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Testing of two methods novel to ultrasonic measurements was carried out on cheese samples to estimate the Time-of-Flight (TOF) parameter. The Short Time Average/Long Time Average (STA/LTA) method and the Autoregressive Akaike Information Criterion Picker (AR-AIC picker) method are used mainly in seismology for earthquake event detection. The STA/LTA method proved to be ineffective with such noise level that is present during ultrasonic measurements, but the AIC picker algorithm yielded reliable results. A new approach for classification was tested on two types of samples, those were matching in composition, but different in treatment and texture. The method used is based on the results of wavelet decomposition, and after retrieving sufficient spectral data, a linear discriminant analysis (DA) resulted in 100% correct classification, which was compared to the DA classification results based on other methods.

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We elaborated and tested a novel operative framework for sampling and analysing fine-scale pattern of plant composition and biomass. We combined presence/absence sampling of plant species with non-destructive biomass estimation. In an open perennial sand grassland, we used 46 m long circular transects consisting of 0. 05 m by 0. 05 m adjoining elementary sampling units. This arrangement allows us to scale across a range of 0. 05 to 20 m. For measuring aboveground green biomass, we applied digital camera sensitive to red and near infrared parts of light spectrum, and we calculated normalised differential vegetation index (NDVI). We used information statistics proposed by Juhász-Nagy to study the association between spatial patterns of production and species composition. Since information statistical functions applied require binary data, we transformed NDVI data into one or several binary variables. We found that not only dominant species but subordinate gap species were also associated to high biomass, although the strength of association varied across scales. Most of the significant associations were detected at fine scales, from 0. 05 to 0. 25 m. At the scales commensurable with quadrat sizes usually applied in grasslands, i. e., from 0. 5 to 2. 0 m, we could hardly find any significant associations between species composition and biomass. We concluded that the novel methods applied proved reliable for studying fine-scale relationships between species composition and biomass.

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In the case of organic production the quality assessment of the fruits and vegetables is especially important. Monitoring of the maturation and ripening process, early detection of diseases, decision about harvest date and postharvest treatment need reliable, objective and – preferably – non-destructive quality testing methods. Dynamic hardness or stiffness measurement methods (resonance, impact, wave propagation) offer very useful tools in this field, but with strong limitations in applicability area and/or physical interpretation of the measured parameters. Our objective was to develop method and appropriate portable instrumentation to measure surface hardness – as quality measure – with a nondestructive method.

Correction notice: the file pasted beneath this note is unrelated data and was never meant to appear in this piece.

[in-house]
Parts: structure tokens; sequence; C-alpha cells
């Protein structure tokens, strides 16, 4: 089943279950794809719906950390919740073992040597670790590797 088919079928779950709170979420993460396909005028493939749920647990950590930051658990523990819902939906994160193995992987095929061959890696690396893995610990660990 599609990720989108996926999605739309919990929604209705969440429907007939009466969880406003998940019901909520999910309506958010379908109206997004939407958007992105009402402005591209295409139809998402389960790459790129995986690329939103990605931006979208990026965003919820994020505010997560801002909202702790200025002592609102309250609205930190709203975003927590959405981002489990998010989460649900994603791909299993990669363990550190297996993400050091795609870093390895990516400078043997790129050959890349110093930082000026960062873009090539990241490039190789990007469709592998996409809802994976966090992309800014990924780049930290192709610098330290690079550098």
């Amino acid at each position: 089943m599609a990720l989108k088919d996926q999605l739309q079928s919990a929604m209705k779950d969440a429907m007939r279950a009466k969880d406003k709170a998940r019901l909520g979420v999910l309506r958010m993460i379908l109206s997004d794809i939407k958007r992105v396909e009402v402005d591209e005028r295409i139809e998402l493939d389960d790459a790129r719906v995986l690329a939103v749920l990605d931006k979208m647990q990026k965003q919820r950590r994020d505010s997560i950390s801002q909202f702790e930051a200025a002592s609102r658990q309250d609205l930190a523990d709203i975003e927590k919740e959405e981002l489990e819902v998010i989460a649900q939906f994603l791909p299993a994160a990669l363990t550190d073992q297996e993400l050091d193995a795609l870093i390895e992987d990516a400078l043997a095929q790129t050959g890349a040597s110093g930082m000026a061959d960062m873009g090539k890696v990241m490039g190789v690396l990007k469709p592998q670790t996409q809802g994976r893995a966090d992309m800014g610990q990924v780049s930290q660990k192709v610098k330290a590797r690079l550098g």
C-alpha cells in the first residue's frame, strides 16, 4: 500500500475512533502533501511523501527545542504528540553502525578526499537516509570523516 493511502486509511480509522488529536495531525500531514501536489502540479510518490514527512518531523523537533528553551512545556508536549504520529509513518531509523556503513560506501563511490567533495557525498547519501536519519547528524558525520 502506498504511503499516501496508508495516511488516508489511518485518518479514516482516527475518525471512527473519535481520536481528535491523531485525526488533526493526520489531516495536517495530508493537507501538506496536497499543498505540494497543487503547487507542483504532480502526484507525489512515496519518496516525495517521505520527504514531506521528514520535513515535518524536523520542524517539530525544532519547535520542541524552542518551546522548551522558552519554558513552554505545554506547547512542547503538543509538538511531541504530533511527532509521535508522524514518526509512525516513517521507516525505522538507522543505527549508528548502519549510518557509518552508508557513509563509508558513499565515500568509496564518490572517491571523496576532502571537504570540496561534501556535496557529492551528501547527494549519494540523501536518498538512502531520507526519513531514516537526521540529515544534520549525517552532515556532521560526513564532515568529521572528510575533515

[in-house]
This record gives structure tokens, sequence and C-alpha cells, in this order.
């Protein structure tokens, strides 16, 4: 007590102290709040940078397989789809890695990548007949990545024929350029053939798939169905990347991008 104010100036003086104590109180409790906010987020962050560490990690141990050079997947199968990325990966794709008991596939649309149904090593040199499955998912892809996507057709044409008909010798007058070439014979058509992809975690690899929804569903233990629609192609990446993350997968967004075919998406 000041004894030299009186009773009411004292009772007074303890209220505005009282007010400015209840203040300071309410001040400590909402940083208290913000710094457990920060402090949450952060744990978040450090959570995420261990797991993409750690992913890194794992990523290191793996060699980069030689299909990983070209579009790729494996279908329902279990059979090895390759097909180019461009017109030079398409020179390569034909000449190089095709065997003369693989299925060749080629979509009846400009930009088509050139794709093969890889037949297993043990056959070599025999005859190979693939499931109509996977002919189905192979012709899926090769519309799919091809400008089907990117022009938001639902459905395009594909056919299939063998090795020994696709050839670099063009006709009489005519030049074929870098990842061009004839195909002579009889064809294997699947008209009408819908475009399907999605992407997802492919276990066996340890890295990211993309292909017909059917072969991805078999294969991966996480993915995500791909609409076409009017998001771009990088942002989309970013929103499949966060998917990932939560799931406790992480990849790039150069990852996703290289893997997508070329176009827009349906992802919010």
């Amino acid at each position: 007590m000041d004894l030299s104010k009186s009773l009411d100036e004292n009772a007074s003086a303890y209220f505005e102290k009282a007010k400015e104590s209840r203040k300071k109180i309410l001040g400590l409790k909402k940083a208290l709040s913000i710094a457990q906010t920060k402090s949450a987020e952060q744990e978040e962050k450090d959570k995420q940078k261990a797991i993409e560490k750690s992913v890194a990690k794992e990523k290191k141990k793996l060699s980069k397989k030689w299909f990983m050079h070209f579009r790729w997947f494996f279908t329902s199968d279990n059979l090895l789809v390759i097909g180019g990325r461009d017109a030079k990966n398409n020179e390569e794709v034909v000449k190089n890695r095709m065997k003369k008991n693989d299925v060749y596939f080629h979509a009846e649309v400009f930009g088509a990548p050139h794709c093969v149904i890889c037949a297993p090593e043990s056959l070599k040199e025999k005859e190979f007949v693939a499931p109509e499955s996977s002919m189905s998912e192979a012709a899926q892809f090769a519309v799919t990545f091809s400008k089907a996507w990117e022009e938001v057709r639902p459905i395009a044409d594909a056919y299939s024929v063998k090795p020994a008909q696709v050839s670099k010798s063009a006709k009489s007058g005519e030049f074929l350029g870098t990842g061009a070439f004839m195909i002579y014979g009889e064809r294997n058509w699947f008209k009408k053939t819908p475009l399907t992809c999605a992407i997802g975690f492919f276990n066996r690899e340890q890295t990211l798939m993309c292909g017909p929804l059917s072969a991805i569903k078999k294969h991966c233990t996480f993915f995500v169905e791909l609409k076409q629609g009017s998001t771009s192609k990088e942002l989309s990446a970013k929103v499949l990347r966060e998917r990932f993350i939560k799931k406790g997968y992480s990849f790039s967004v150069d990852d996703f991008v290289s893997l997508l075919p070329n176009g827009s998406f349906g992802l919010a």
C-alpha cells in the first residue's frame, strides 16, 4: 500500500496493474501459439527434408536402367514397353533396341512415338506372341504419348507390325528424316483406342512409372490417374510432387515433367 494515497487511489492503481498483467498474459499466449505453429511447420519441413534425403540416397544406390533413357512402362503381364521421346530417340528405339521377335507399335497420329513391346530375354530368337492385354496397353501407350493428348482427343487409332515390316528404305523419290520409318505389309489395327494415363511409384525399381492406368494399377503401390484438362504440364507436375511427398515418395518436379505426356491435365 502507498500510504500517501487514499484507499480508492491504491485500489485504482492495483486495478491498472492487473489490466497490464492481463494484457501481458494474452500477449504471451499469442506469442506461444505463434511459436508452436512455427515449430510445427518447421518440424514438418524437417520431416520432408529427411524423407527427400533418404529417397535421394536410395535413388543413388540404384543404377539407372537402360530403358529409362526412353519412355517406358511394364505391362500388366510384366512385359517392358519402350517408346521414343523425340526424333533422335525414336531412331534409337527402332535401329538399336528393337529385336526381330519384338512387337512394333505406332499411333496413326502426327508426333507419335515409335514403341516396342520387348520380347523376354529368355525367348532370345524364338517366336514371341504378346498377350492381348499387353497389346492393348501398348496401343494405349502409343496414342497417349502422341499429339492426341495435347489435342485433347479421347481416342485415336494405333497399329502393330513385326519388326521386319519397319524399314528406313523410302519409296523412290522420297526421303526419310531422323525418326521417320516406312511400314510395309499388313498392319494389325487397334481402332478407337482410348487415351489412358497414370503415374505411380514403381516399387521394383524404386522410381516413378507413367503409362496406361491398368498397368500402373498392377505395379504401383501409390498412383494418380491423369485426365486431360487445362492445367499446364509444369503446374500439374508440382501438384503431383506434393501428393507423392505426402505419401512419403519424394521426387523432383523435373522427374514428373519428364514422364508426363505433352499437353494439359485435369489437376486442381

The computer controlled instrument has an electromagnetically excited impactor fitted with a piezoelectric acceleration sensor, a signal conditioner and A/D converter. To ensure the uniform contact behavior (contact area) between the impactor and the tested produce of wide range of shape, spherical head was applied. Conclusively, Hertz contact theory is to be applied for evaluation of the impact signal. Instead of using empirical “hardness index” – as in the case of several existing instruments – our objective was the physical interpretation of the contact phenomena. The measured acceleration signal was mathematically processed to calculate real physical parameters (force, speed, deformation), and to characterize the process similarly to the widely used texture analyzers, penetrometers. A new hardness parameter – “dynamic elastic modulus” – was introduced. According to the methodological investigations, the measurement was found to be perfectly non-destructive for a wide range of products. Conclusively, the developed method offers a useful tool for quality evaluation of organic horticultural products.

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The northwestern prevailing wind direction and episodic south-to-north trajectories connect Hungarian atmosphere to the west and middle European as well as Mediterranean and Scandinavian regions that were covered by the 21 sampling sites active in an international collaboration on air quality. Our present set of data collected in Debrecen during the past decade is added to their data for comparison and the outcome is presented in this paper.

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Authors: I. Tamáska, Z. Vértesy, A. Deák, P. Petrik, K. Kertész, and László Biró

Bioinspired 1+2D nanoarchitectures inspired by the quasi-ordered structures occurring in photonic nano-architectures of biological origin, like for example butterfly scales, were produced by depositing a layer of SiO2 nanospheres (156 nm and 292 nm in diameter) on Si wafers, over which a regular multilayer composed from three alternating layers of SiO2 and TiO2 was deposited by physical vapor deposition. Flat multilayers were deposited in the same run on oxidized Si (324 nm SiO2 thickness) for comparison. Different types of disorder (in plane and out of plane) were purposefully allowed in the 1+2D nanoarchitectures. The positions of the specular reflection maxima for the flat multilayer and for the two different bioinspired nanoarchitectures were found to be similar. Additionally to this, the bioinspired nanoarchitectures exhibited angle independent diffuse reflection too, which was absent in the flat multilayer. Different model calculations were made to explain the specular and diffuse optical properties of the samples. Satisfactory agreement was obtained between experimental data and model calculations.